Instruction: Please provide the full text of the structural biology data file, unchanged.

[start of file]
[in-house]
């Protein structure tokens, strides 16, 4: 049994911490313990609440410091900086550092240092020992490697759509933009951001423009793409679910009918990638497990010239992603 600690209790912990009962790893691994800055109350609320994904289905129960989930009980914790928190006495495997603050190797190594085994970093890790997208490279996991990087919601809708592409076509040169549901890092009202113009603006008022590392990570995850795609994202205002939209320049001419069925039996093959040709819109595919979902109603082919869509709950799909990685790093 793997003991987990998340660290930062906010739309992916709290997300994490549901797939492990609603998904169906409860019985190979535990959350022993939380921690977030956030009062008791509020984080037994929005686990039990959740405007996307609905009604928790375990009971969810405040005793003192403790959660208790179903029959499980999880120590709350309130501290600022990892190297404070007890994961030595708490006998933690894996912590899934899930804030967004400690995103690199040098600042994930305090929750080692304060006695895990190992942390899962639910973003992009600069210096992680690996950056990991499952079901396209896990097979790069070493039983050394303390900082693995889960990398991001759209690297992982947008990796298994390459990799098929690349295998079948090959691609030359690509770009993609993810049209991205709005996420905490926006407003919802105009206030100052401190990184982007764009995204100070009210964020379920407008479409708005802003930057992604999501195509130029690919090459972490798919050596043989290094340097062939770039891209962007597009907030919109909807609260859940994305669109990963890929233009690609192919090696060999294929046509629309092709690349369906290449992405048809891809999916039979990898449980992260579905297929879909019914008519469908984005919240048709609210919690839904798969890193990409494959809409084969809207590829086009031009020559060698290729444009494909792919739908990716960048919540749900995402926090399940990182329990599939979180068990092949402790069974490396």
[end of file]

[in-house]
């Protein structure tokens, strides 16, 4: 049994911490313990609440410091900086550092240092020992490697759509933009951001423009793409679910009918990638497990010239992603 600690209790912990009962790893691994800055109350609320994904289905129960989930009980914790928190006495495997603050190797190594085994970093890790997208490279996991990087919601809708592409076509040169549901890092009202113009603006008022590392990570995850795609994202205002939209320049001419069925039996093959040709819109595919979902109603082919869509709950799909990685790093 793997003991987990998340660290930062906010739309992916709290997300994490549901797939492990609603998904169906409860019985190979535990959350022993939380921690977030956030009062008791509020984080037994929005686990039990959740405007996307609905009604928790375990009971969810405040005793003192403790959660208790179903029959499980999880120590709350309130501290600022990892190297404070007890994961030595708490006998933690894996912590899934899930804030967004400690995103690199040098600042994930305090929750080692304060006695895990190992942390899962639910973003992009600069210096992680690996950056990991499952079901396209896990097979790069070493039983050394303390900082693995889960990398991001759209690297992982947008990796298994390459990799098929690349295998079948090959691609030359690509770009993609993810049209991205709005996420905490926006407003919802105009206030100052401190990184982007764009995204100070009210964020379920407008479409708005802003930057992604999501195509130029690919090459972490798919050596043989290094340097062939770039891209962007597009907030919109909807609260859940994305669109990963890929233009690609192919090696060999294929046509629309092709690349369906290449992405048809891809999916039979990898449980992260579905297929879909019914008519469908984005919240048709609210919690839904798969890193990409494959809409084969809207590829086009031009020559060698290729444009494909792919739908990716960048919540749900995402926090399940990182329990599939979180068990092949402790069974490396």